FDA’s approval of AbbVie’s upadacitinib (Rinvoq) to treat rheumatoid arthritis (RA) is expected to help the pharma maker stem its losses from future biosimilar competition to adalamumib (Humira).
The 15 mg once-daily oral tablet was approved to treat adults with severely active RA who have had an inadequate response or intolerance to methotrexate (MTX-IR).
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AbbVie’s Humira, which treats RA, ulcerative colitis, and a number of other inflammatory conditions, will face biosimilar competition in 2023. The blockbuster drug produced 61% of AbbVie's total revenue in 2018, Investor’s Business Daily reported.
Rinvoq will also help AbbVie compete against other RA blockbusters, including Pfizer’s tofacitinib (Xeljanz) and Lilly/ Incyte’s baracitinib (Olumiant).
"Despite the availability of multiple treatment options with varying mechanisms of action, many patients still do not achieve clinical remission or low disease activity—the primary treatment goals for rheumatoid arthritis," said Roy M. Fleischmann, MD, primary investigator for the SELECT-COMPARE trial and clinical professor at the University of Texas Southwestern Medical Center at Dallas, in an AbbVie statement. ”With this FDA approval, Rinvoq has the potential to help additional people living with RA achieve remission who have not yet reached this goal."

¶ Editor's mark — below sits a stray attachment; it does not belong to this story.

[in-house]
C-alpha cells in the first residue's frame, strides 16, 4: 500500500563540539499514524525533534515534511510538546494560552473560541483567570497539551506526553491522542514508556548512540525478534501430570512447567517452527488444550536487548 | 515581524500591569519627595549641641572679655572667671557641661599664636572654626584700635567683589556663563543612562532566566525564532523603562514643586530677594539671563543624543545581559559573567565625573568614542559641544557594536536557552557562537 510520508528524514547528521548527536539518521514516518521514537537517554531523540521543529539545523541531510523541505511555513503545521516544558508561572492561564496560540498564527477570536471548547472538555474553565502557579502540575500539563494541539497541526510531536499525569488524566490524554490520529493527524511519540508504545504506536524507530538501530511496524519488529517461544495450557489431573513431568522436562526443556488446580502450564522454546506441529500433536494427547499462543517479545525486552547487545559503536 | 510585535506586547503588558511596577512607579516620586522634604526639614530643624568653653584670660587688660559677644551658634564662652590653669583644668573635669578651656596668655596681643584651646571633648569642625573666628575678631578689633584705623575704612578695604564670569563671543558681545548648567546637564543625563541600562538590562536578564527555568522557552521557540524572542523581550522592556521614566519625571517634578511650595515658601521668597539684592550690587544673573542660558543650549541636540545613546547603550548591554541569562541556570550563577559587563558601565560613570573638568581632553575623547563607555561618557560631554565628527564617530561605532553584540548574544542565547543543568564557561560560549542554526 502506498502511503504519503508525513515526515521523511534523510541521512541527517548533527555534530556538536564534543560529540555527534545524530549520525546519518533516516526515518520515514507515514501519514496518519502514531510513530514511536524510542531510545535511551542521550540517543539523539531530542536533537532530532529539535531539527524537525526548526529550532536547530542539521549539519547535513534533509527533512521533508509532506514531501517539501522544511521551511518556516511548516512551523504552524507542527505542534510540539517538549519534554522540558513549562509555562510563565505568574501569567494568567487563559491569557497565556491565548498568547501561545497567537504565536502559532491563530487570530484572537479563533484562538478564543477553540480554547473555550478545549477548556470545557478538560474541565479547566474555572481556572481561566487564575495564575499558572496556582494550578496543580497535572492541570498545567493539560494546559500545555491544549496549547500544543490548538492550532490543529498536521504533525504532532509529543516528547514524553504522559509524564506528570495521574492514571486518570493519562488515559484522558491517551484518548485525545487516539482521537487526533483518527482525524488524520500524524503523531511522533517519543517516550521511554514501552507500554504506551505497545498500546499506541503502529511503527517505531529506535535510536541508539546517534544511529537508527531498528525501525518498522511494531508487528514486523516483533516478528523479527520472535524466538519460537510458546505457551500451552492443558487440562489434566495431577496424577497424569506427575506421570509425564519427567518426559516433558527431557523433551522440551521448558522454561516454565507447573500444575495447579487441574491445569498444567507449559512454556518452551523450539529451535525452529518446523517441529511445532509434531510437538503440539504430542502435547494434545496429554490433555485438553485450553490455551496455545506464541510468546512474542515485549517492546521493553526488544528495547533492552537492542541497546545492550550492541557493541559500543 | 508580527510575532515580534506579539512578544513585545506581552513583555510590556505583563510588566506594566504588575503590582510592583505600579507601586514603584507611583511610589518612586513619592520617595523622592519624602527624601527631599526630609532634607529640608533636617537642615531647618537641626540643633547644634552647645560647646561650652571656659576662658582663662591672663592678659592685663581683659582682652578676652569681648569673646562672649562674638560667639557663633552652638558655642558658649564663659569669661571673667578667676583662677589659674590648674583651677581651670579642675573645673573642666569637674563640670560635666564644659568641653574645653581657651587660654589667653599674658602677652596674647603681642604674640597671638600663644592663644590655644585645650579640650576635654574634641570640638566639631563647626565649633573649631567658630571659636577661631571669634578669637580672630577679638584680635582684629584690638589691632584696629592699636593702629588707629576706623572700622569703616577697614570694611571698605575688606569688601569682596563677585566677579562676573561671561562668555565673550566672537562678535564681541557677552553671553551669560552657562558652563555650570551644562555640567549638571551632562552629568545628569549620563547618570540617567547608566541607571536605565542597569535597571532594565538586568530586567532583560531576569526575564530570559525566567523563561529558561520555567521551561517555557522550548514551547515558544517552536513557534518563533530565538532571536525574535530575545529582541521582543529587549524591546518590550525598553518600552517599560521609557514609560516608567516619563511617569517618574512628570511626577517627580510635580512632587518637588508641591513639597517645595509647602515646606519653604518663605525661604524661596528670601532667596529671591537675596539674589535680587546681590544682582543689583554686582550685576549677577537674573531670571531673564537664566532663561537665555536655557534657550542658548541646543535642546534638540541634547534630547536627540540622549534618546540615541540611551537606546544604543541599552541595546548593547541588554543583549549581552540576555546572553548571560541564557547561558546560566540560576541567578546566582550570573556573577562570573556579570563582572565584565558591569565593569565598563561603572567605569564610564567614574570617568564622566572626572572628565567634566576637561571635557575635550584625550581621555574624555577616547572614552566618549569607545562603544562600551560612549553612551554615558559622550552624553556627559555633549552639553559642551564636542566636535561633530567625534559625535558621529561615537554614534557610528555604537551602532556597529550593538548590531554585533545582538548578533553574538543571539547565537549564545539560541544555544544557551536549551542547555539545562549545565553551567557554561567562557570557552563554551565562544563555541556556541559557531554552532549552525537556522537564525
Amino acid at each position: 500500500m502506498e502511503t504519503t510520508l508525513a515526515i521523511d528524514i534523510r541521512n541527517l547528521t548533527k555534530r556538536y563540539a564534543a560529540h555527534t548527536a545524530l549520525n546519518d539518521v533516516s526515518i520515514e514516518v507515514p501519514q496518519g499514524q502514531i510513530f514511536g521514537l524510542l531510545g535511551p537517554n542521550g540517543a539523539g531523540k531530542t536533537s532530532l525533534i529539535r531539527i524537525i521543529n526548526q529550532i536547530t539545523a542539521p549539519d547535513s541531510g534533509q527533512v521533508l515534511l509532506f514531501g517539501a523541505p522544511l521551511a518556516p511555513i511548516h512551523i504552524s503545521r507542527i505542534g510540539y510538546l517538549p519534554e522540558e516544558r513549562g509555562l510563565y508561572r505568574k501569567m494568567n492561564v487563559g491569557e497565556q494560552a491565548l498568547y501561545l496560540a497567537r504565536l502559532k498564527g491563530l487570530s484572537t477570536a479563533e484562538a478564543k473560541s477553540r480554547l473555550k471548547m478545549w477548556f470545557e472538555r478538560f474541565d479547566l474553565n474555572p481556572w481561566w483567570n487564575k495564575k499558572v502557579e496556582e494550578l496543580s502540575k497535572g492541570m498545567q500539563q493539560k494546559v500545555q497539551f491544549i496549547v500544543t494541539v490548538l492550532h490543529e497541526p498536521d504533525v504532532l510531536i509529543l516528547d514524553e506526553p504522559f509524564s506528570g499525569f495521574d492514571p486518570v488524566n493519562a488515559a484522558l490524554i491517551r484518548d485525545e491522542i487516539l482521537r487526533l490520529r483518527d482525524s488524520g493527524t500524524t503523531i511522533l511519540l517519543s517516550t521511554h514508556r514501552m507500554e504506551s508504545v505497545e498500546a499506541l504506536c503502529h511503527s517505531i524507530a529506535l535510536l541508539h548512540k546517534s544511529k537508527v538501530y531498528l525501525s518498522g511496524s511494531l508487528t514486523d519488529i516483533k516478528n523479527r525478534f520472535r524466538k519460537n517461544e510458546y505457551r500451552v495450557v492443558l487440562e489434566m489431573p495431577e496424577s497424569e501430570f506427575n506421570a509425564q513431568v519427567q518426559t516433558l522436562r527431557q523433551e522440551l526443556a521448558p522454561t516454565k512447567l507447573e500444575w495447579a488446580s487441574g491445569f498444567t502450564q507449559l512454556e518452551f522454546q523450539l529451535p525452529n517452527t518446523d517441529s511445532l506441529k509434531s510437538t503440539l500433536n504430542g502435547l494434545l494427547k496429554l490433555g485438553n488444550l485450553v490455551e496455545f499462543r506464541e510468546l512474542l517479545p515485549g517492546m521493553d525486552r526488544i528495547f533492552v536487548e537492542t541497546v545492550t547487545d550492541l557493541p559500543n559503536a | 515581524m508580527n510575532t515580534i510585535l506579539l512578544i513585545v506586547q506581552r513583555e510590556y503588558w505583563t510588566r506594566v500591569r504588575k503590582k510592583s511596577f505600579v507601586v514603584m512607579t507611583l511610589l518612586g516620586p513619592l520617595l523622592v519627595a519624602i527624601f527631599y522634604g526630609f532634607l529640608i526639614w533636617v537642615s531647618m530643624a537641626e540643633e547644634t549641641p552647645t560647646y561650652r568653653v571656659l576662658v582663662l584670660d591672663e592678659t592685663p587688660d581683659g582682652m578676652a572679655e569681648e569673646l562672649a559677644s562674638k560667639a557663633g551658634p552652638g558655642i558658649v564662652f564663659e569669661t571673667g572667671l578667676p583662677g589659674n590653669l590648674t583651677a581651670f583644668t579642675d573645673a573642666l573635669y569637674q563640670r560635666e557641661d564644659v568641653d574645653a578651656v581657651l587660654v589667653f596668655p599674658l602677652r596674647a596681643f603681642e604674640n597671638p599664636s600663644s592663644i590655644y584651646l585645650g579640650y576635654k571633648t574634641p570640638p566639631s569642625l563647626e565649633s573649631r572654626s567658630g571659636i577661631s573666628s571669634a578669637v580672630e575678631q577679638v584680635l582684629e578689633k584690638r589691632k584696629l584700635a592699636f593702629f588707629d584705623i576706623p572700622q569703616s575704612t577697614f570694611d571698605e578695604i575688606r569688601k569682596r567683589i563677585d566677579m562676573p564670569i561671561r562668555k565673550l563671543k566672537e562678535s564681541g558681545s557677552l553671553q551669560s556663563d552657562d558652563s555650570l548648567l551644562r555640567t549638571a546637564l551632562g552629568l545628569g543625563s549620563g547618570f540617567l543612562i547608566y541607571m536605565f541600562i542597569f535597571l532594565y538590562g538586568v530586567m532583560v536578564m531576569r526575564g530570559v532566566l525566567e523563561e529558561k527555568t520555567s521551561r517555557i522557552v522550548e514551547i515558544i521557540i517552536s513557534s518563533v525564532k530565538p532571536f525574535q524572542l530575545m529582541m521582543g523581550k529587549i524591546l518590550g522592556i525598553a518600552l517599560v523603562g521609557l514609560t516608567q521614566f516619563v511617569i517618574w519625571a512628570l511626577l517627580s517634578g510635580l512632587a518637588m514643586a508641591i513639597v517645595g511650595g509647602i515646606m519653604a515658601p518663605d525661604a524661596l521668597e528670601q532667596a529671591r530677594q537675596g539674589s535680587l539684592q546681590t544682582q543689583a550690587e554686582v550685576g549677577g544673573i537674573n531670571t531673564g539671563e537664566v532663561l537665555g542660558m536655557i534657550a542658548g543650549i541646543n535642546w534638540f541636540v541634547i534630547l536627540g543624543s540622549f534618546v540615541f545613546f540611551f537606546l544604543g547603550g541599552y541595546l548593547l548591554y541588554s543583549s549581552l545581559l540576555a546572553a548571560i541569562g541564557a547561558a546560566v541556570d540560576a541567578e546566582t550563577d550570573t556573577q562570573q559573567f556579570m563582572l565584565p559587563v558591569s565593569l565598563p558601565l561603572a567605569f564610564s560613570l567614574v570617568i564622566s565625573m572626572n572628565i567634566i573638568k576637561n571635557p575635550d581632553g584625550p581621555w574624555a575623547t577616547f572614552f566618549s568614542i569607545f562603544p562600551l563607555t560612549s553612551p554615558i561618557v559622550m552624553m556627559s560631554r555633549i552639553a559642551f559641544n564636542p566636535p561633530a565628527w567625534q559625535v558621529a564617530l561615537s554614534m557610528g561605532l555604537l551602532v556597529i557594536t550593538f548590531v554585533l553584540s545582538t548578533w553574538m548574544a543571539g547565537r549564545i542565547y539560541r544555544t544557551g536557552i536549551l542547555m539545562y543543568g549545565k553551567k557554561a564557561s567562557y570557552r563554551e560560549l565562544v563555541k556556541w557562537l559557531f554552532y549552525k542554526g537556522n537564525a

FDA’s approval of Rinvoq is supported by data from one of the largest registrational phase 3 programs in RA, according to AbbVie. Around 4,400 patients were evaluated across all treatment arms in 5 studies.
In SELECT-EARLY, 52% of MTX-naïve patients treated with Rinvoq 15 mg. achieved ACR50 versus 28% treated with MTX at week 12. In SELECT-MONOTHERAPY, 68% of MTX-IR patients treated with Rinvoq 15 mg. achieved ACR20 vs 41% treated with continued MTX at week 14.